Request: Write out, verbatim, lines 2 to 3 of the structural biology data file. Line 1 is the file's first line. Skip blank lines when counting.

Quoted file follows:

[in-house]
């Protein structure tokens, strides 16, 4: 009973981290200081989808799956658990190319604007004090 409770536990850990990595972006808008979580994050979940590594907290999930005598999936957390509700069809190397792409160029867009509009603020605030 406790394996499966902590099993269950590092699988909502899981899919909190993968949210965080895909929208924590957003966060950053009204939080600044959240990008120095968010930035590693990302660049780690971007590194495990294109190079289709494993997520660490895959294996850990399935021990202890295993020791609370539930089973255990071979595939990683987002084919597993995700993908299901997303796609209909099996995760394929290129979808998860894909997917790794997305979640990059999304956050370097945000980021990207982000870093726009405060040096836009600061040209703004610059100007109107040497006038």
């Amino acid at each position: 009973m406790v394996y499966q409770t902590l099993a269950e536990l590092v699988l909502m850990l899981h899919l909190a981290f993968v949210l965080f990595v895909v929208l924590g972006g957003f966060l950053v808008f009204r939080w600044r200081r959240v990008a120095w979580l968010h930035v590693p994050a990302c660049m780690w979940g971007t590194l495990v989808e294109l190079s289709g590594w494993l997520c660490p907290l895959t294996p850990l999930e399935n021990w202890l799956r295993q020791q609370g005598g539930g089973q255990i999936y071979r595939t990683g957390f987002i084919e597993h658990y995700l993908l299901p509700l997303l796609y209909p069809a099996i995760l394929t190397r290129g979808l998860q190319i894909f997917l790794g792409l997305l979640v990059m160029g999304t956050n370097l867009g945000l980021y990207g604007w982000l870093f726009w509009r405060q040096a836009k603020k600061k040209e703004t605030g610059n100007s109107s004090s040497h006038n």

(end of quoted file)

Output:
């Protein structure tokens, strides 16, 4: 009973981290200081989808799956658990190319604007004090 409770536990850990990595972006808008979580994050979940590594907290999930005598999936957390509700069809190397792409160029867009509009603020605030 406790394996499966902590099993269950590092699988909502899981899919909190993968949210965080895909929208924590957003966060950053009204939080600044959240990008120095968010930035590693990302660049780690971007590194495990294109190079289709494993997520660490895959294996850990399935021990202890295993020791609370539930089973255990071979595939990683987002084919597993995700993908299901997303796609209909099996995760394929290129979808998860894909997917790794997305979640990059999304956050370097945000980021990207982000870093726009405060040096836009600061040209703004610059100007109107040497006038």
């Amino acid at each position: 009973m406790v394996y499966q409770t902590l099993a269950e536990l590092v699988l909502m850990l899981h899919l909190a981290f993968v949210l965080f990595v895909v929208l924590g972006g957003f966060l950053v808008f009204r939080w600044r200081r959240v990008a120095w979580l968010h930035v590693p994050a990302c660049m780690w979940g971007t590194l495990v989808e294109l190079s289709g590594w494993l997520c660490p907290l895959t294996p850990l999930e399935n021990w202890l799956r295993q020791q609370g005598g539930g089973q255990i999936y071979r595939t990683g957390f987002i084919e597993h658990y995700l993908l299901p509700l997303l796609y209909p069809a099996i995760l394929t190397r290129g979808l998860q190319i894909f997917l790794g792409l997305l979640v990059m160029g999304t956050n370097l867009g945000l980021y990207g604007w982000l870093f726009w509009r405060q040096a836009k603020k600061k040209e703004t605030g610059n100007s109107s004090s040497h006038n």